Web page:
Getting back to the basics in The Garage

Having worked in the car industry as long as I have, I’ve always wondered what prompts people to do things like change their own oil in the middle of winter. Really, the labour component of any oil change is usually somewhere between 8 to 12 bucks. Is the self satisfaction of changing one’s own oil really that great or are you just that cheap. I suspect there is a bit of truth to both. Personally, I’m cheap.

My actual career in the car industry (as opposed to my obsession with cars) began in a lube pit. My second job in a shop also put me in the pit for most of my working days. It was dirty, nasty work and I loved almost every minute of it because I was working with cars. Without exaggeration, I have changed the oil in literally thousands of other people’s cars.

As I moved onwards in my career, my time actually working on cars became few and far between. I might have done one or two oil changes a year when the shop was so busy that the job just had to be done. It is funny then to think that I haven’t actually changed the oil in one of my own vehicles in 20 years! That’s what apprentices are for! Likewise, I haven’t done an oil change on jack stands in just as long. Until today.

I learned a few things today. I need a new trolley jack, as mine came unglued as I attempted to lift the front end to put the second stand under the car. I tore it apart, replaced a bent pin and a blown seal and cleaned a spluge of hydraulic oil off my leg. My trolley jack now works properly, but I want a new one.

Next up: I have issues! Yes, I already know I’m a fat guy with a bad back. It had not occurred to me that this rotundity would affect my ability to crawl under a car on stands. Being wedged between a car and the driveway is not the most confidence inspiring position. The filter on Mamma G’s Mazda Protege5 isn’t accessible from the top, so I had no choice but to get up close and personal with the undercarriage.

Thirdly, I need to consolidate the locations of my tools. Since I haven’t had a project car in a while, it seems that everything I might need is in a different part of the house or in a different tool box.

What began as a simple oil change turned into summer tire install, brake service, wash and vac.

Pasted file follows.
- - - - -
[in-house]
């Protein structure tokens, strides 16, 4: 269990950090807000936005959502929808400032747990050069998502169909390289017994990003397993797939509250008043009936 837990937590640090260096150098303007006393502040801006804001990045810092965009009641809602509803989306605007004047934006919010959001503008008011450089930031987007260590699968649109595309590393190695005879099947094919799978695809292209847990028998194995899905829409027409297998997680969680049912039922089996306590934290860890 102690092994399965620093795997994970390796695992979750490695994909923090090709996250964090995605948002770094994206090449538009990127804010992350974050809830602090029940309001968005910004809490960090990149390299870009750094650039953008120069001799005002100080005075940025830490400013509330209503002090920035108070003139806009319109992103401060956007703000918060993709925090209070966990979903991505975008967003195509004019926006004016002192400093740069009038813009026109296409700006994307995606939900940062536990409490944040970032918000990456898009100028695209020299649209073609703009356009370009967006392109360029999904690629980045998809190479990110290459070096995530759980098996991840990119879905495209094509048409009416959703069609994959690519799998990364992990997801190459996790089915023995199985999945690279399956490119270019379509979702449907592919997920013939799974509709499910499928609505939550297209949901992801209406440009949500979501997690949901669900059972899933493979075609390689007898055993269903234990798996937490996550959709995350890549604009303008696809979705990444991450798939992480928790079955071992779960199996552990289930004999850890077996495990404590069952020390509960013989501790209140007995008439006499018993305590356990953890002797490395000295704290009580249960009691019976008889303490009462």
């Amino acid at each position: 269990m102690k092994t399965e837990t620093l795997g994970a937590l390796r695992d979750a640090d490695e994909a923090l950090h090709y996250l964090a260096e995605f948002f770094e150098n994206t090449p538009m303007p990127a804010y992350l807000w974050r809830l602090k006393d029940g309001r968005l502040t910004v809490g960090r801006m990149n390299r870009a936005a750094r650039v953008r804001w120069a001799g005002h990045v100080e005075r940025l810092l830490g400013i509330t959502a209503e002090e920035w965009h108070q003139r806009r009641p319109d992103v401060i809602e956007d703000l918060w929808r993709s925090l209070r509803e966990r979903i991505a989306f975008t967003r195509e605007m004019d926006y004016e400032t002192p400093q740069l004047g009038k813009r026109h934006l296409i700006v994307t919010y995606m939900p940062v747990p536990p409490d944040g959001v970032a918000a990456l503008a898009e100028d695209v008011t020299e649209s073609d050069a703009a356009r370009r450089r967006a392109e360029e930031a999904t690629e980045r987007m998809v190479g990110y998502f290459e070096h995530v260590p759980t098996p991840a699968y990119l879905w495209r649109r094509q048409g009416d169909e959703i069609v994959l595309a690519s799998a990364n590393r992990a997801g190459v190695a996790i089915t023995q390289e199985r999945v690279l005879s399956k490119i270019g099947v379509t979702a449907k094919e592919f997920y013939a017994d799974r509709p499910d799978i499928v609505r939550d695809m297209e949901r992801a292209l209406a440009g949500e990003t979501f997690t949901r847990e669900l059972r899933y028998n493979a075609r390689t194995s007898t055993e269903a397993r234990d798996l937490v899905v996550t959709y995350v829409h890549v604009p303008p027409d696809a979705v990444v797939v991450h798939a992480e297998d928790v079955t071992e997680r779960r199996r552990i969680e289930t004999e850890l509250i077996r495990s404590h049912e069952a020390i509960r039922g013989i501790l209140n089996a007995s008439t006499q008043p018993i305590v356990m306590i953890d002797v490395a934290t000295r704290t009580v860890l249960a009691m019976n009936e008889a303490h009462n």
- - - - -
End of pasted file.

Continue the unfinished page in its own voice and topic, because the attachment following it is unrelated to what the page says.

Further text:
Beyond my sore back and dented pride, the highlight of the day was the assistance of my learner’s permit holding teenage daughter. It was really cool working alongside her and putting her to work. She has now taken part in her first oil change and the next one will be all her, with Dad’s guidance of course. I know that of all of her friends, male and female, she will likely be the only one who actually knows her way around the car.

Now if I can just get her to wear something other than a bikini while she’s working on the car…

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Comments

  1. Leighton Irwin says

    The can of Castrol R brings back memories of the lovely smell.
    When I raced my sports racing car I was for a couple of years supplied with BP ‘R’ out the back of the BP truck as I was not a BP contract driver. I was contracted to another oil company and used their product in my thirsty tow car but ‘R’ in the race car. Then BP dropped out darn it.
    Later when Judy was running Methanol we added a little bit of Castrol ‘R’ to the fuel to provide lubrication for the valves. The Methanol would wash everything clean and regular mineral oil would not mix with the Methanol so ‘R’ which is vegatable based was used. Soon switched to synthetic and lost the lovely smell. There were other things added to the Methanol which I won’t mention!

  2. says

    May must have been the "do it yourself" month for many folks. Happy to see that you are crawling around cars.
    You did an oil change, and I did a brake job http://strada.posterous.com/the-brake-job

    There is the sense of satisfaction in doing it yourself, and it does turn into a family project. The complementary wash/vacuum is providing "good service"!

  3. Crash Corrigan says

    Well done mate, I'm proud of you! One thing though…Don't ever think about following your daughter's ways and wearing a bikini whilst working on your car as that's just too hideous an image for my brain to handle :-)

    BTW: That can of Castrol R picture bought back some happy memories for me…We used to run that stuff in our two-stroke dirt bikes back in the 70's (Scramblers we called them in the UK) and I can still close my eyes and recall that fantastic smell in the paddock…Forget Brut or any other aftershave, sweaty worn leathers caked in Castrol R fumes is the way to go :-)

    • Viceroy says

      Do you know if Castrol R is still available. I introduced my son to it many years ago by putting a few drops on the lawn mower exhaust. Cutting the grass was a special time.
      If it is still available I would like to purchase some for similar "smellovision" experiences.

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